UAB Commitment to Draws Attention—and Scrutiny

Jim Cavale was just looking to get in a room.

Since co-founding (AO) last August, Cavale—the former founder/CEO of college NIL software company, INFLCR—had been pitching a number of football and basketball coaches around the country on the opportunity to give a presentation to their teams about joining his college players association.

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Though the coaches were uniformly receptive, according to Cavale, nobody had yet to actually tender an invitation until Alabama Birmingham football coach—and former NFL quarterback—Trent Dilfer finally did so earlier this month. On Monday, AO announced that it had signed up the entire UAB football roster, the first whole-team commitment the association has landed.

Cavale hailed Dilfer, a “player’s coach,” for making it happen, but there were other connections as well: Cavale is based in Birmingham, Ala., and UAB was the third school to sign with INFLCR back in August 2021.

For now, AO’s offerings are relatively modest: By signing up for free, members gain access to an app-based network of pro bono experts, from lawyers to marketing professionals. Cavale’s grand hope is that AO will represent athletes in future revenue-sharing discussions. Juxtaposed the recent efforts of Dartmouth basketball players to unionize under the National Labor Relations Act, AO offers a top-down, management-friendly solution for athlete organizing.

With the Blazers in tow, now counts 2,925 members, more than halfway to Cavale’s working goal of enlisting 5,000 NCAA athletes by the end of the year. AO had been slowly, incrementally building its official membership through direct messages to athletes on social media and calls to players’ agents.

“We signed all of them up one by one,” Cavale said in an interview. “It is a lot harder doing it that way then if we could have an opportunity to get in front of (a) team.”

Calling it a “big get,” Cavale hopes the attention from UAB’s commitment—and the 10-minute highlight video created from it—will lead him into a number of other team meeting rooms.

At the same time, the news gave rise to conflict-of-interest and other questions about Cavale’s initiative, which he launched just weeks after stepping down as CEO of INFLCR, and four years after he sold that company for an undisclosed amount to Teamworks. According to Teamworks, Cavale would continue to be a company shareholder and advisor.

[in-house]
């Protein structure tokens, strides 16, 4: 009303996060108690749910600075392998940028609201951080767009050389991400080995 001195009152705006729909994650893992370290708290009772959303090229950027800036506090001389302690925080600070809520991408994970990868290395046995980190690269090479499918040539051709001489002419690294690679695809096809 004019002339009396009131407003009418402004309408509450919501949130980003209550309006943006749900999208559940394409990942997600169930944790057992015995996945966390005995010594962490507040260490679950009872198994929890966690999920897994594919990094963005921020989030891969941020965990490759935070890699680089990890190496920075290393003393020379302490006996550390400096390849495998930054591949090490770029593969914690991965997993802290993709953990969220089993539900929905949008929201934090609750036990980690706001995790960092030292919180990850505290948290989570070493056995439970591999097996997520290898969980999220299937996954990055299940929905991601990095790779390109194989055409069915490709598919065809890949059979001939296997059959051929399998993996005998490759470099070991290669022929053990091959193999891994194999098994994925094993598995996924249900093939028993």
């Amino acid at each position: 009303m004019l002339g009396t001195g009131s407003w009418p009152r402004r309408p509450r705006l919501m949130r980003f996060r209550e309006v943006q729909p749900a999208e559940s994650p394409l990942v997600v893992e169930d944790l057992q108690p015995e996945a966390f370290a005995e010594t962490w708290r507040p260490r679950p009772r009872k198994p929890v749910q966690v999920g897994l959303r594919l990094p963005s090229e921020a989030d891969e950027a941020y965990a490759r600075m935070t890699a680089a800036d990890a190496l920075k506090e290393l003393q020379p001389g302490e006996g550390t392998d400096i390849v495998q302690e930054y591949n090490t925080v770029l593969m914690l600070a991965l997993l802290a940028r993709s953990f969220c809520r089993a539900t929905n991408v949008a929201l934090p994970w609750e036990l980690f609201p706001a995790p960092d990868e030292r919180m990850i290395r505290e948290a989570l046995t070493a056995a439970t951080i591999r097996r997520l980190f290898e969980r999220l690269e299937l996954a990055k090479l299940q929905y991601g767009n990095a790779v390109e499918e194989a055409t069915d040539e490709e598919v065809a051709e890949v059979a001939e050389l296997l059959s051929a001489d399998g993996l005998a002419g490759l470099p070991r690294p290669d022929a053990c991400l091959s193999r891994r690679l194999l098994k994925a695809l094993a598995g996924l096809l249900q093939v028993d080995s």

Following Monday’s announcement of UAB’s commitment, which was first reported by, several prominent college athlete advocates took to social media to question the way in which has portrayed itself.

“I’m always in favor of athletes making steps for themselves, (especially) with my adopted home team at UAB,” antitrust economist Andy Schwarz posted on X. “BUT… this feels like a fake/company union, at least from 30,000 feet.”

Though not currently a union, Cavale says that was structured in a such a way––with various sport- and conference-specific chapters––that it could be converted into one if or when the need arises. By Cavale’s appraisal of the college sports landscape, that date is still likely a couple years off, even with the recent union vote of Dartmouth men’s basketball players.

“We don’t know how that plays out, so instead of trying to figure it out now, we are offering them this value from the jump and putting them into chapters with flexibility of unionization as time goes on,” Cavale said.

The idea of a players association actively relying on coaches and schools—potential adversaries in future collective bargaining negotiations—to facilitate membership sign-ups might seem to strain a core principle of organizing.

But Cavale contends that this is fundamentally similar to the role NFL teams have in helping the NFL Players Association sign up new members.

“The NFL owners and NFLPA are looked at as adversaries because they negotiate a collective bargaining deal,” Cavale said, “but when all those guys get drafted last week, who do they automatically (become) members in? The NFLPA.”

Asked about UAB’s ongoing partnership with INFLCR, Cavale insisted that his former company did not present a loyalty conflict for If anything, Cavale argues, that experience now redounds to the benefit of AO’s athlete members.

“I don’t own INFLCR and I am not involved in it in any capacity,” Cavale said. “I have built businesses in the college athletics space for the last half-dozen years, so I understand how athletic departments work, who their leaders are and how their org charts work … We are trying to build a win-win on behalf of athletes. That INFLCR stuff is my past career that has given me context to really take a big risk and leave to do this.”

In June 2023, applied for status as a 501(c)(3) federal charity. Cavale said it has yet to receive a determination from the Internal Revenue Service as to whether it qualifies and therefore had yet to accept any tax-deductible contributions. On its website, currently calls itself a “non-profit.” As Sportico previously reported, AO has a written sponsorship agreement in place with Athletes Innovations, a for-profit entity that Cavale incorporated in April 2023.

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